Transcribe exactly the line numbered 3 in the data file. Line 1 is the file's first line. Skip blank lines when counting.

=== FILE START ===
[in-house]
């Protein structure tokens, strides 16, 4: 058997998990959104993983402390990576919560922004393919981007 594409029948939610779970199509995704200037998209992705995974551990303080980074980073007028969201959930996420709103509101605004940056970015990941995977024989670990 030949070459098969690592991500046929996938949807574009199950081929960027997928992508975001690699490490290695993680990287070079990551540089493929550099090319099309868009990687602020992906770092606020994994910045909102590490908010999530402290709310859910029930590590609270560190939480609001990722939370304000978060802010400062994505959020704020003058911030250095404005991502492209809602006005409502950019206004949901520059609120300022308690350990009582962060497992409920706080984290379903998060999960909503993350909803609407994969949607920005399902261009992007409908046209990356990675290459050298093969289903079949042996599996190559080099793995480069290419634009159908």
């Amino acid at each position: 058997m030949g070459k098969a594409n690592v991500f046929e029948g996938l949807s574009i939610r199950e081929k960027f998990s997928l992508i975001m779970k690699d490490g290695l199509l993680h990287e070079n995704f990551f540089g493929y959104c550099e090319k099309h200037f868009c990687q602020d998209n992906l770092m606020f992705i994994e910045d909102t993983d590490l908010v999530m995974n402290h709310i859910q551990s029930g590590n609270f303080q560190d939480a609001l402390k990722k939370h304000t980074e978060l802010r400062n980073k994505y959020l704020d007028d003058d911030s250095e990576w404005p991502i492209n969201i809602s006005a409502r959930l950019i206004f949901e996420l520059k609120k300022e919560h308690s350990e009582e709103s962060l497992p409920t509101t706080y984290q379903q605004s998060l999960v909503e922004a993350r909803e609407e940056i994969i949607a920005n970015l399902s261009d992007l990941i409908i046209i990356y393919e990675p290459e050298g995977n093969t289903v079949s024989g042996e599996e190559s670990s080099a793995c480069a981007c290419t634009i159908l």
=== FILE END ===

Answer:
């Amino acid at each position: 058997m030949g070459k098969a594409n690592v991500f046929e029948g996938l949807s574009i939610r199950e081929k960027f998990s997928l992508i975001m779970k690699d490490g290695l199509l993680h990287e070079n995704f990551f540089g493929y959104c550099e090319k099309h200037f868009c990687q602020d998209n992906l770092m606020f992705i994994e910045d909102t993983d590490l908010v999530m995974n402290h709310i859910q551990s029930g590590n609270f303080q560190d939480a609001l402390k990722k939370h304000t980074e978060l802010r400062n980073k994505y959020l704020d007028d003058d911030s250095e990576w404005p991502i492209n969201i809602s006005a409502r959930l950019i206004f949901e996420l520059k609120k300022e919560h308690s350990e009582e709103s962060l497992p409920t509101t706080y984290q379903q605004s998060l999960v909503e922004a993350r909803e609407e940056i994969i949607a920005n970015l399902s261009d992007l990941i409908i046209i990356y393919e990675p290459e050298g995977n093969t289903v079949s024989g042996e599996e190559s670990s080099a793995c480069a981007c290419t634009i159908l």